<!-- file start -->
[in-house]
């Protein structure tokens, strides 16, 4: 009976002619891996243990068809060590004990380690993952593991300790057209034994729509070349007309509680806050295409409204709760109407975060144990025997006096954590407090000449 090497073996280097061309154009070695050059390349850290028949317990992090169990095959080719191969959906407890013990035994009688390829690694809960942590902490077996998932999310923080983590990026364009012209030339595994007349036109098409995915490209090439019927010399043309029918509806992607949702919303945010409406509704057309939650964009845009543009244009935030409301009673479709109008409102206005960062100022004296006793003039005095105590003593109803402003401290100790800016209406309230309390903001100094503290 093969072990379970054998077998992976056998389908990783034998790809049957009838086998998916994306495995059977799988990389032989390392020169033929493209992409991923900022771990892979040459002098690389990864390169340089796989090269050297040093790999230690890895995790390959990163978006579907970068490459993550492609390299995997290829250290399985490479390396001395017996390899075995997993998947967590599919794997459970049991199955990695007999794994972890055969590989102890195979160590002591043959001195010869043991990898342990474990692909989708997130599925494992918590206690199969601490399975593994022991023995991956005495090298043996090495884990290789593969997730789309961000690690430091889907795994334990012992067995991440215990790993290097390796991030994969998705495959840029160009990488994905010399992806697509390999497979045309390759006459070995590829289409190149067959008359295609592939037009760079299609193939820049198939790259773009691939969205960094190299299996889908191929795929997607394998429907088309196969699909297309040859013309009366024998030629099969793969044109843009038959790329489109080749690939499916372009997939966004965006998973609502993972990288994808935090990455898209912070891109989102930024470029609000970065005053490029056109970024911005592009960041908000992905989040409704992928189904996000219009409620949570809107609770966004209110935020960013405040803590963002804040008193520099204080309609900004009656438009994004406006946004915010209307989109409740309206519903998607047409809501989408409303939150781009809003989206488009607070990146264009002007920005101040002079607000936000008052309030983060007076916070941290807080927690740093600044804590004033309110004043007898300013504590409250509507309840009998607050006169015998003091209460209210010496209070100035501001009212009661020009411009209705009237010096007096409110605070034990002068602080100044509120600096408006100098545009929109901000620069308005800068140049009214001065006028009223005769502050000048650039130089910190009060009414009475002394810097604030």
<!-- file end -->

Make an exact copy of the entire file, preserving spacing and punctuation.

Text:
[in-house]
């Protein structure tokens, strides 16, 4: 009976002619891996243990068809060590004990380690993952593991300790057209034994729509070349007309509680806050295409409204709760109407975060144990025997006096954590407090000449 090497073996280097061309154009070695050059390349850290028949317990992090169990095959080719191969959906407890013990035994009688390829690694809960942590902490077996998932999310923080983590990026364009012209030339595994007349036109098409995915490209090439019927010399043309029918509806992607949702919303945010409406509704057309939650964009845009543009244009935030409301009673479709109008409102206005960062100022004296006793003039005095105590003593109803402003401290100790800016209406309230309390903001100094503290 093969072990379970054998077998992976056998389908990783034998790809049957009838086998998916994306495995059977799988990389032989390392020169033929493209992409991923900022771990892979040459002098690389990864390169340089796989090269050297040093790999230690890895995790390959990163978006579907970068490459993550492609390299995997290829250290399985490479390396001395017996390899075995997993998947967590599919794997459970049991199955990695007999794994972890055969590989102890195979160590002591043959001195010869043991990898342990474990692909989708997130599925494992918590206690199969601490399975593994022991023995991956005495090298043996090495884990290789593969997730789309961000690690430091889907795994334990012992067995991440215990790993290097390796991030994969998705495959840029160009990488994905010399992806697509390999497979045309390759006459070995590829289409190149067959008359295609592939037009760079299609193939820049198939790259773009691939969205960094190299299996889908191929795929997607394998429907088309196969699909297309040859013309009366024998030629099969793969044109843009038959790329489109080749690939499916372009997939966004965006998973609502993972990288994808935090990455898209912070891109989102930024470029609000970065005053490029056109970024911005592009960041908000992905989040409704992928189904996000219009409620949570809107609770966004209110935020960013405040803590963002804040008193520099204080309609900004009656438009994004406006946004915010209307989109409740309206519903998607047409809501989408409303939150781009809003989206488009607070990146264009002007920005101040002079607000936000008052309030983060007076916070941290807080927690740093600044804590004033309110004043007898300013504590409250509507309840009998607050006169015998003091209460209210010496209070100035501001009212009661020009411009209705009237010096007096409110605070034990002068602080100044509120600096408006100098545009929109901000620069308005800068140049009214001065006028009223005769502050000048650039130089910190009060009414009475002394810097604030």